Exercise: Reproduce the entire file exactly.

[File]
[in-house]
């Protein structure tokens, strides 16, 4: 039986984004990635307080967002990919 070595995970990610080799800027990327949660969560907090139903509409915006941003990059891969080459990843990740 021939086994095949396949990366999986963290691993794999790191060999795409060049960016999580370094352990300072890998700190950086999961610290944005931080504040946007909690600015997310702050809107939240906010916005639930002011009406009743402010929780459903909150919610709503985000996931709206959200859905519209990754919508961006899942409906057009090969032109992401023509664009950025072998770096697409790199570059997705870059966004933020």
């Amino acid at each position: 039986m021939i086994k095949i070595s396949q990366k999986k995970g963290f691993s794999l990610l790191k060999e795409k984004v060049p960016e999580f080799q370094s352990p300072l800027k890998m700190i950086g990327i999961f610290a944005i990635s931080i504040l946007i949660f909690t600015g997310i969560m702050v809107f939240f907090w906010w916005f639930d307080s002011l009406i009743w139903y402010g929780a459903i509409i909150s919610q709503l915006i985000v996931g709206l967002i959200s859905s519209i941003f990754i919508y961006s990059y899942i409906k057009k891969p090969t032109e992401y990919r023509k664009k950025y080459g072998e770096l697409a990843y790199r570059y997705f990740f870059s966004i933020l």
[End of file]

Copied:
[in-house]
């Protein structure tokens, strides 16, 4: 039986984004990635307080967002990919 070595995970990610080799800027990327949660969560907090139903509409915006941003990059891969080459990843990740 021939086994095949396949990366999986963290691993794999790191060999795409060049960016999580370094352990300072890998700190950086999961610290944005931080504040946007909690600015997310702050809107939240906010916005639930002011009406009743402010929780459903909150919610709503985000996931709206959200859905519209990754919508961006899942409906057009090969032109992401023509664009950025072998770096697409790199570059997705870059966004933020």
């Amino acid at each position: 039986m021939i086994k095949i070595s396949q990366k999986k995970g963290f691993s794999l990610l790191k060999e795409k984004v060049p960016e999580f080799q370094s352990p300072l800027k890998m700190i950086g990327i999961f610290a944005i990635s931080i504040l946007i949660f909690t600015g997310i969560m702050v809107f939240f907090w906010w916005f639930d307080s002011l009406i009743w139903y402010g929780a459903i509409i909150s919610q709503l915006i985000v996931g709206l967002i959200s859905s519209i941003f990754i919508y961006s990059y899942i409906k057009k891969p090969t032109e992401y990919r023509k664009k950025y080459g072998e770096l697409a990843y790199r570059y997705f990740f870059s966004i933020l």